The stores are again well-stocked, but because of a couple cases of possibly radiation contaminated food slipping into the supply, I pay more attention to where everything comes from. I have an emergency bag ready to go at all times. Whenever I leave the house, I make sure that there is extra cat food and water, in case something happens and we can't get home right away. And every time I take an elevator, I hope that an earthquake doesn't trap me inside. I've also stopped watching the news religiously. The entire country is in a debate about the future of nuclear power in Japan, and they discuss is All. The. Time. I could happily never hear the words radiation, or nuclear, ever again. So most of the time I go about my life: teaching, cleaning, cooking, sleeping, reading. But in the back of my mind is always a niggling worry, and a feeling of grief. I didn't personally know anyone directly affected by the disaster, but every time I see images of the worst hit areas, I'm saddened again by the terrible loss.

Today is a day to remember all the lives that have been lost either through natural or man-made disaster. We must never forget, but life goes on as well, and like the stoic Japanese, we must carry on. I think the most important thing I've learned from this is that anything can happen, any time. Earthquakes, tsunamis, nuclear meltdowns, typhoons, hurricanes, tornadoes, terrorism, illness, or simply being in the wrong place at the wrong time. We need to treasure our loved ones, and enjoy our lives while we can.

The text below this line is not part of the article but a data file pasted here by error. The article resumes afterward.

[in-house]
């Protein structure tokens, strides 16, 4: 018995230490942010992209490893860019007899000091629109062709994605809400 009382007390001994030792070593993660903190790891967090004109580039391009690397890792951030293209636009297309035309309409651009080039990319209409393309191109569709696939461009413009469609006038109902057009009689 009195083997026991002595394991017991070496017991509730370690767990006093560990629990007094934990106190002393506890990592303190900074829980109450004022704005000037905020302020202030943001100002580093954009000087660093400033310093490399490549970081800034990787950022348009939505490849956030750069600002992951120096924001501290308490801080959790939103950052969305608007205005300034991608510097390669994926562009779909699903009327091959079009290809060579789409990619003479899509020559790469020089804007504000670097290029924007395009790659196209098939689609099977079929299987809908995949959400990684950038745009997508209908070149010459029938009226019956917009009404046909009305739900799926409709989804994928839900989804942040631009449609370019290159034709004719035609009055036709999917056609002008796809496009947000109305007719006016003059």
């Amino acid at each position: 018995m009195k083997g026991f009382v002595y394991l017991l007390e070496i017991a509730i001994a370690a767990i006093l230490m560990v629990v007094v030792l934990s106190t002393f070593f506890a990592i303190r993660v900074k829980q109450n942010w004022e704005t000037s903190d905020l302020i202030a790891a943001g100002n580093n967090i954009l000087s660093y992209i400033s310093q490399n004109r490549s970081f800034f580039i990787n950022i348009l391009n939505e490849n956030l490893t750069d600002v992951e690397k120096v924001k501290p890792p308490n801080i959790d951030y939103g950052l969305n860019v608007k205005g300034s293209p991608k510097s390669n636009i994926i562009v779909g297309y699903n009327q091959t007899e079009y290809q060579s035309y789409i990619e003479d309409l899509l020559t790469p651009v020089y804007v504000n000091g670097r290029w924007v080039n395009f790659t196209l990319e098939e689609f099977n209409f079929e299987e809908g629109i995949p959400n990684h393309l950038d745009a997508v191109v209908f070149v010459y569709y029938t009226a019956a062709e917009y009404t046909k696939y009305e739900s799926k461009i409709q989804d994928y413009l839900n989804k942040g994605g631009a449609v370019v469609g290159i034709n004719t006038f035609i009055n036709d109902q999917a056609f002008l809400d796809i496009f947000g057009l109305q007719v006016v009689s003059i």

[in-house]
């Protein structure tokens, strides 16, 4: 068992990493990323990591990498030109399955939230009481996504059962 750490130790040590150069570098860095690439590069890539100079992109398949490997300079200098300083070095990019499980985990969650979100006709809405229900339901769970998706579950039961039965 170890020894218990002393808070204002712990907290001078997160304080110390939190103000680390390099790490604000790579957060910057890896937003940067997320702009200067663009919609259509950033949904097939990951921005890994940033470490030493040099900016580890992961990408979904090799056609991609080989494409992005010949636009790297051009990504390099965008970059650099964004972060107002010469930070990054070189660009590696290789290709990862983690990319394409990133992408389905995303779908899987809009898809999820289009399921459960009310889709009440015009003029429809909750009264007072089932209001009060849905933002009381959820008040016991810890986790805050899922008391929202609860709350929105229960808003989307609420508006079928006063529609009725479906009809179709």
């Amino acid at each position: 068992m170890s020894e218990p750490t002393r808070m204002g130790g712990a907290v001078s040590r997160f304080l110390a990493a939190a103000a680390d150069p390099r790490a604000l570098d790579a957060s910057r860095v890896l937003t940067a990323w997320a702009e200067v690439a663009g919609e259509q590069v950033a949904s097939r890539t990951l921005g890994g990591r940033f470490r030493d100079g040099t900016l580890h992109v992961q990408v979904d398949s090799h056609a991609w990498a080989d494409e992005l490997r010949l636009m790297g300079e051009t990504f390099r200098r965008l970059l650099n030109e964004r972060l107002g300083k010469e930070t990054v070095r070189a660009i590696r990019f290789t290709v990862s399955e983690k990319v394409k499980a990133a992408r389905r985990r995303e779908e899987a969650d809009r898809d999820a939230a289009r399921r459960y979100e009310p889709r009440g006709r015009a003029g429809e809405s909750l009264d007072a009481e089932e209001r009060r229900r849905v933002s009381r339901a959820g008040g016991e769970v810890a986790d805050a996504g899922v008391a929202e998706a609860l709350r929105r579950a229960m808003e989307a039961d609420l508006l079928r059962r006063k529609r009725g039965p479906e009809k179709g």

10 comments:

  1. What a beautiful post. Your last few sentences were especially powerful. I'll spend the day remembering all those who were in the wrong place at the wrong time.

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  2. Earthquakes, tsunamis, nuclear meltdowns, typhoons, hurricanes, tornadoes, terrorism, illness, or simply being in the wrong place at the wrong time. We need to treasure our loved ones, and enjoy our lives while we can.